Donna Lee Hickey
Robert B. Williams
Tony De Mario
James B. Clark
B. G. De Sylva
J. C. Joseff
Fred J. Rode
Sol C. Siegel
E. Clayton Ward
Ham. To be or not to be.- Denham
On 18 May 1951, Los Angeles Times reported that Henry and Phoebe Ephron would be writing the screenplay for this film. According to a July 24, 1952 item in Hollywood Reporter's "Rambling Reporter" column, Marlene Dietrich was originally offered the role of "Gloria Marlowe." Although studio publicity and Hollywood Reporter news items include the following actors in the cast, their appearance in the completed picture has not been confirmed: James Carlisle, Phil Greene, Paul Lopez, Aileen Carlyle, Carolyn Collins, Lynn Craft, Grady Galloway, John Close, John Sheffield, Jack Deery, Paul Powers, Kay Garrett, Georgia Stark, Dorothy Brown, Russ Saunders, Rush Williams, George Bruggerman, Allen Ray, Wilson Wood, Virginia Lucas, Carol Varga, Jack Barnett, Dorothy Brown, Kay Lewis, Laura Brooks, Jean Bane, Betty Gordon, Rodney Yontz, Eddie Oliver and His Orchestra, and Herman the Hermit and His Hillbillies.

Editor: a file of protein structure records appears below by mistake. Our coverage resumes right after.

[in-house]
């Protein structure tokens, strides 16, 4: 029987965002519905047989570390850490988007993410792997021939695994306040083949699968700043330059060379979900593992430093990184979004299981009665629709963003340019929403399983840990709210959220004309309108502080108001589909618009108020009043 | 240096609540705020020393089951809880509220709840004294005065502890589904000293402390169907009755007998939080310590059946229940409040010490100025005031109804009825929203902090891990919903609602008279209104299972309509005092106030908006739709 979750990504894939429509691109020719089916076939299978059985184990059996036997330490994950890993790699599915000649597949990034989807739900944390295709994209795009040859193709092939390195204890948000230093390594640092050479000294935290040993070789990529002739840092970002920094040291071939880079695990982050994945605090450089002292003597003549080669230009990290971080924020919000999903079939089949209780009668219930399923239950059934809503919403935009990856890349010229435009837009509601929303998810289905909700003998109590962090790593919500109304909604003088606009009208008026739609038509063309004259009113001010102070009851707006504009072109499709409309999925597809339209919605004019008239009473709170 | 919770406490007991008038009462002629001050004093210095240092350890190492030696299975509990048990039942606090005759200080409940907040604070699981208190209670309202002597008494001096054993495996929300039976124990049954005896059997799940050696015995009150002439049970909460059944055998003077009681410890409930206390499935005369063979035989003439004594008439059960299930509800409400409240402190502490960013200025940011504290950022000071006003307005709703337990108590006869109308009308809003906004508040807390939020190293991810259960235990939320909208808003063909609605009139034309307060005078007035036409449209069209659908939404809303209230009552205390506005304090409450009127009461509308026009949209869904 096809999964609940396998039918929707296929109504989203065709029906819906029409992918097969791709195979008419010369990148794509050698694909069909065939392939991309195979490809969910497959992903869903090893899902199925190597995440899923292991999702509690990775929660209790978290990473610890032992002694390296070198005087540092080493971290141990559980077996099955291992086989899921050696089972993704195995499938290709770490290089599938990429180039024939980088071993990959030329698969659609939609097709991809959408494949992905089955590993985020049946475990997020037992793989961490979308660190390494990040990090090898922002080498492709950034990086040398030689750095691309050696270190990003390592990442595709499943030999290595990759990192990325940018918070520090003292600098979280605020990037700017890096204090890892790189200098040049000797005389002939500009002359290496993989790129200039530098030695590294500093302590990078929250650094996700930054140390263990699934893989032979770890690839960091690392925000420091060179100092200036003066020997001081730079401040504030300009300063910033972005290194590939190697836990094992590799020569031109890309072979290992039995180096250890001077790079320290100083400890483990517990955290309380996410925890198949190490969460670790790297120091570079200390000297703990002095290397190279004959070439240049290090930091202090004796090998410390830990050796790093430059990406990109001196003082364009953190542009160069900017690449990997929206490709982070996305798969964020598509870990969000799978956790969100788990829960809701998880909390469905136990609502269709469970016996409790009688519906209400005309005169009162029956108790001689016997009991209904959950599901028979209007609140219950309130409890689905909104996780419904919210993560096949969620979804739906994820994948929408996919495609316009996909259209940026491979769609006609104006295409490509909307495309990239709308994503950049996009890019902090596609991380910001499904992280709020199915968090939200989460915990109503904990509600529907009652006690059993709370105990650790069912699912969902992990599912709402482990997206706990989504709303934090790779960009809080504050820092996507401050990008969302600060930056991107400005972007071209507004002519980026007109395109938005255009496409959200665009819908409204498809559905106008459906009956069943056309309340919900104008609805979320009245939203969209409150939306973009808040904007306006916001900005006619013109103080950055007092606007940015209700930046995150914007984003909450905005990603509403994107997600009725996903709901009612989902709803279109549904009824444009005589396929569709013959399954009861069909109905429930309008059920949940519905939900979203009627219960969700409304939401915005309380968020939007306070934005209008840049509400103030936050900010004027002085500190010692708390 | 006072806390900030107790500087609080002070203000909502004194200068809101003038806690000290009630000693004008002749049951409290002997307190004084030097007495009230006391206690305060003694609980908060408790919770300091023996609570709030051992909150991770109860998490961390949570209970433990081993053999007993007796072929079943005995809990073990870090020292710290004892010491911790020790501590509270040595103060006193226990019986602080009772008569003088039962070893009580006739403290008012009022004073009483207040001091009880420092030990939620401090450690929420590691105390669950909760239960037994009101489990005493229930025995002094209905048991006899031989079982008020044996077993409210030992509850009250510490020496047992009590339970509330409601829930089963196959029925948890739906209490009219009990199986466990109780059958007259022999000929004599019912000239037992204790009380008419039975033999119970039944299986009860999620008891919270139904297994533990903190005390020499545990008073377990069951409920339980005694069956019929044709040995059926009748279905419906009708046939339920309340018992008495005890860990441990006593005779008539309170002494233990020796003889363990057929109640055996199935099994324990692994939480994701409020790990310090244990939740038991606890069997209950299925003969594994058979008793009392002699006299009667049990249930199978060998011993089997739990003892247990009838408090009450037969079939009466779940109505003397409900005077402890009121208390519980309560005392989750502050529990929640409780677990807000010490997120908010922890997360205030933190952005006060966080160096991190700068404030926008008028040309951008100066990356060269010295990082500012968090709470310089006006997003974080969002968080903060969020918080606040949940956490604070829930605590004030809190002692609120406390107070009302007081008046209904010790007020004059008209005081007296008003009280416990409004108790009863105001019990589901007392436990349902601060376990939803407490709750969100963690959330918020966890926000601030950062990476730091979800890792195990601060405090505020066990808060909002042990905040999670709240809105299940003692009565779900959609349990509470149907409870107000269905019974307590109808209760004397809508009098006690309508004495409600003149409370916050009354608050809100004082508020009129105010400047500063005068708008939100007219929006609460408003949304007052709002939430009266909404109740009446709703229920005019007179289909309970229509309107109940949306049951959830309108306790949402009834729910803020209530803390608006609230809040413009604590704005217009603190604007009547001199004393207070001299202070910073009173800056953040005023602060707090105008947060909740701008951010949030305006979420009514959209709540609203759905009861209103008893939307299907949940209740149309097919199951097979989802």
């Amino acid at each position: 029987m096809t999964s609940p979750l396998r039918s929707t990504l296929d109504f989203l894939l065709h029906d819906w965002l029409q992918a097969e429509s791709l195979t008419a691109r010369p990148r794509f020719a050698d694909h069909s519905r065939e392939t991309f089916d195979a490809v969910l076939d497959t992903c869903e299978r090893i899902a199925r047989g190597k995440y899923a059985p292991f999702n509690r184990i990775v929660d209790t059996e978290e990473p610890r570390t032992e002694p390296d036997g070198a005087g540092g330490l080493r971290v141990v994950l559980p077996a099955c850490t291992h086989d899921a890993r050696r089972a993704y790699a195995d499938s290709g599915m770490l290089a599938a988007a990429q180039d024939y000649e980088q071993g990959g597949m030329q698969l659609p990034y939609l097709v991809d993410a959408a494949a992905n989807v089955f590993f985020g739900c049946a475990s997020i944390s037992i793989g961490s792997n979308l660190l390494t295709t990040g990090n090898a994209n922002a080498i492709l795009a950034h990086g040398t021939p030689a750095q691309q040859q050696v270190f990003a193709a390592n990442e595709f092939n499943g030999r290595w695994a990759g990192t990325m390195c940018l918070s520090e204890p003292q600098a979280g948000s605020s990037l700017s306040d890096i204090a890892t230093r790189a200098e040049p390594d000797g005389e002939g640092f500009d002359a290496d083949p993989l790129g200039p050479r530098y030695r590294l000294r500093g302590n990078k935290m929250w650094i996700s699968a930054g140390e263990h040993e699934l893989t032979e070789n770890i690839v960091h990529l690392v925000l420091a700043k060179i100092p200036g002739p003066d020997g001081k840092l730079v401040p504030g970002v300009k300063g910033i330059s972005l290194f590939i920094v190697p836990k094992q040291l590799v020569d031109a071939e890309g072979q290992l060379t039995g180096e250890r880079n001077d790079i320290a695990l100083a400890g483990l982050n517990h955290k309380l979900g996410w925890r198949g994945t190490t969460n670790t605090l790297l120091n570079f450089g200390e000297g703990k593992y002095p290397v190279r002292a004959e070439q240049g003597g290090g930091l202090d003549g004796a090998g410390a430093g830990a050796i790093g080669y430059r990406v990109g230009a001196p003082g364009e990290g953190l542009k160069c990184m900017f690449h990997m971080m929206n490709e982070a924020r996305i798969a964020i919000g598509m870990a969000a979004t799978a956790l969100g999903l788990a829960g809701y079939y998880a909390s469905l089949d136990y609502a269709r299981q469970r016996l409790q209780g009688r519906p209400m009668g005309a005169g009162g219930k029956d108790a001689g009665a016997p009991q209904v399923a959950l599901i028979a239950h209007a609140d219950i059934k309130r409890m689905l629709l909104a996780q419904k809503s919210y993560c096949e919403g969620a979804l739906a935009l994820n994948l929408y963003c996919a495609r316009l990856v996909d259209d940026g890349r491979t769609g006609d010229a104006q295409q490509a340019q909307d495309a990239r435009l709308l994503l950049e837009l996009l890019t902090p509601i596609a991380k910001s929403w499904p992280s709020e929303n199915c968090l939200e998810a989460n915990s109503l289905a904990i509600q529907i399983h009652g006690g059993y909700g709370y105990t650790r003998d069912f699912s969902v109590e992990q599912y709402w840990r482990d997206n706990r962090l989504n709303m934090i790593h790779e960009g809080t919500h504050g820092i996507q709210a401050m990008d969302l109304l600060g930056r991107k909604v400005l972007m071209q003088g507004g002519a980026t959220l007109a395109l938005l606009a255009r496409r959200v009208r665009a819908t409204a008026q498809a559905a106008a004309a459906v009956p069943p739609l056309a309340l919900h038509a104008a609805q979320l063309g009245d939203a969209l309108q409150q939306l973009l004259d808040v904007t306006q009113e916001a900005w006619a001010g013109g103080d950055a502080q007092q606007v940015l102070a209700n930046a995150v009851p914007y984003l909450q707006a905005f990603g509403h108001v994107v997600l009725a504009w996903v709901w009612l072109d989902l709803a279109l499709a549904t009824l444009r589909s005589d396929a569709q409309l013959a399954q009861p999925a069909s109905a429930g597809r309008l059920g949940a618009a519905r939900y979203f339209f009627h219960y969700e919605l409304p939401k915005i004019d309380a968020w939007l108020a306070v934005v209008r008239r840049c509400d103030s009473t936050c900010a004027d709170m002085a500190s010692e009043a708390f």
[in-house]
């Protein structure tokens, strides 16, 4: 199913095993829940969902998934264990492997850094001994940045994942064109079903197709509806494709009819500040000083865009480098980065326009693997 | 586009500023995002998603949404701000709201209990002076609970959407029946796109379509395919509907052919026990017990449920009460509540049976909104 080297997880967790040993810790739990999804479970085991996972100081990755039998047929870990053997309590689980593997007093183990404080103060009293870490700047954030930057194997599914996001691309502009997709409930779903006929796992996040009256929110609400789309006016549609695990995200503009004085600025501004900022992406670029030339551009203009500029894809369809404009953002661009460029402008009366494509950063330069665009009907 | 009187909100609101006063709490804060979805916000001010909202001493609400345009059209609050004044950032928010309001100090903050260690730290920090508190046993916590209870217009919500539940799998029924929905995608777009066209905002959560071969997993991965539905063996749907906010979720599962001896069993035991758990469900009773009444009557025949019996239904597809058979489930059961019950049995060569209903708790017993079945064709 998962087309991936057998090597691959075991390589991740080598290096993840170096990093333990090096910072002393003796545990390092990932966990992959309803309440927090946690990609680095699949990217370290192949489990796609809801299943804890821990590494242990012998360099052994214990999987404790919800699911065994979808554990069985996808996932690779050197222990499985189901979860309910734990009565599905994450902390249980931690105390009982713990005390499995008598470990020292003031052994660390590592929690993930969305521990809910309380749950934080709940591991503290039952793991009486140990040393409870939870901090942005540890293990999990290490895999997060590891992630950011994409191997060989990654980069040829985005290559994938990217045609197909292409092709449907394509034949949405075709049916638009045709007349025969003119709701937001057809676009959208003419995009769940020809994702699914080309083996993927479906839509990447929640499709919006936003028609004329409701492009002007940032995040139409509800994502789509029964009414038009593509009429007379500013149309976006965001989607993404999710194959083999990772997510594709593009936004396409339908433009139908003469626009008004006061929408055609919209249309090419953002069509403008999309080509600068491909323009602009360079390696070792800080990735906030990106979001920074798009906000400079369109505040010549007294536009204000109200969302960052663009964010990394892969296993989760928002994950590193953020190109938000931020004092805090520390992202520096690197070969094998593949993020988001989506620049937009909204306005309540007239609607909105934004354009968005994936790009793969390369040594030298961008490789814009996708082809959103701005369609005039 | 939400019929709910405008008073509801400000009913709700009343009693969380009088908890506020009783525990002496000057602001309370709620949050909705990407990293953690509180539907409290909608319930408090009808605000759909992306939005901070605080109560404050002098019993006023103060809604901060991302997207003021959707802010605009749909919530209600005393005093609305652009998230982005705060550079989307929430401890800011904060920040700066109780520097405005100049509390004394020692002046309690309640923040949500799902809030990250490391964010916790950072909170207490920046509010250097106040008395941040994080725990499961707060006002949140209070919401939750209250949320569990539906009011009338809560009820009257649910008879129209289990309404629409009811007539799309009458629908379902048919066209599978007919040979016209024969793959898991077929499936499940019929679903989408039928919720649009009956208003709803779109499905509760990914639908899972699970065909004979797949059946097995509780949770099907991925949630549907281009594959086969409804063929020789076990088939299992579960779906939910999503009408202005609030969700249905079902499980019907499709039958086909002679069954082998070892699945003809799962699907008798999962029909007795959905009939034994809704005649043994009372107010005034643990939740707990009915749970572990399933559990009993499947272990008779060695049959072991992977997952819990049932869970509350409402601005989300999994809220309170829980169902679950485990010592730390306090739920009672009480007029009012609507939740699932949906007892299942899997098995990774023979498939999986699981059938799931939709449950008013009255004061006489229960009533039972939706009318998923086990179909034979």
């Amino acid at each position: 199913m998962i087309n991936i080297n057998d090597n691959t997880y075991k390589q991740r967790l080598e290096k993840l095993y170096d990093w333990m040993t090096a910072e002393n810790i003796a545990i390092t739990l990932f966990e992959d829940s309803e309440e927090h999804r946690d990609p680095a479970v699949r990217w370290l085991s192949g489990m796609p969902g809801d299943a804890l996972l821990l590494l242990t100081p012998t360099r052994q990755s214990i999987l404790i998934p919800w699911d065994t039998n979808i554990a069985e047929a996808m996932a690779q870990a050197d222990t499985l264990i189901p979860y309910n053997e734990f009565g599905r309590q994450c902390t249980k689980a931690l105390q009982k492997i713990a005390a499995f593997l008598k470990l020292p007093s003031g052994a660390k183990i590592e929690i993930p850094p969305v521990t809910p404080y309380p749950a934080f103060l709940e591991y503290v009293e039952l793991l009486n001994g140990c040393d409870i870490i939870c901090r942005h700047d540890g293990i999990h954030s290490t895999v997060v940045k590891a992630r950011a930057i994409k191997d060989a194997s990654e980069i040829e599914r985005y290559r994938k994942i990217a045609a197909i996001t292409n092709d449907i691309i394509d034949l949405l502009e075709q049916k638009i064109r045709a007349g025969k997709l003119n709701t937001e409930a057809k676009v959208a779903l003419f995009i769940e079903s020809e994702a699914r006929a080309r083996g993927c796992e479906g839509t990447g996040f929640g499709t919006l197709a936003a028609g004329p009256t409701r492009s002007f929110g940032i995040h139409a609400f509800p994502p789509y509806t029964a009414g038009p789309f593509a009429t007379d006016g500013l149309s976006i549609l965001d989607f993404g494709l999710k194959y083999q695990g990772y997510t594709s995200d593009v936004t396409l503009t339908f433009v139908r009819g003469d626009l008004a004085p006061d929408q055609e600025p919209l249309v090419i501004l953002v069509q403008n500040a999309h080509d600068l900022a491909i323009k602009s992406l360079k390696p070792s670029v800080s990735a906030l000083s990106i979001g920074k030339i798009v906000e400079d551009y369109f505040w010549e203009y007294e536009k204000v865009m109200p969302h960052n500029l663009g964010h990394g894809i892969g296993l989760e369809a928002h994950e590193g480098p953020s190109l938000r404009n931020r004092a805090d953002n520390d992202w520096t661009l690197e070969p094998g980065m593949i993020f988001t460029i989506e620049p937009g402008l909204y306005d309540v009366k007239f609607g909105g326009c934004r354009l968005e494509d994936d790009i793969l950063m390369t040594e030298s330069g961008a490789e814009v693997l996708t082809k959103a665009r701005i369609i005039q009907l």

Dreamboat marked the feature-film debut of actress Donna Lee Hickey, who changed her name to May Wynn, beginning with the 1954 film The Caine Mutiny. A January 23, 1952 Hollywood Reporter news item announced that Marjorie Downing had been set for a "comedy waitress" role, but Victoria Horne played the part in the finished film.
During the nightclub sequence in which "Gloria Marlowe" performs, Ginger Rogers wears a low-cut, gold evening gown that was later worn by Marilyn Monroe in Gentlemen Prefer Blondes and in a number of well-known publicity stills. At the end of the film, when "Thornton Sayre's" new movie is previewed, a clip from the 1948 Twentieth Century-Fox picture Sitting Pretty, which starred Clifton Webb, is shown (see AFI Catalog of Feature Films, 1941-50).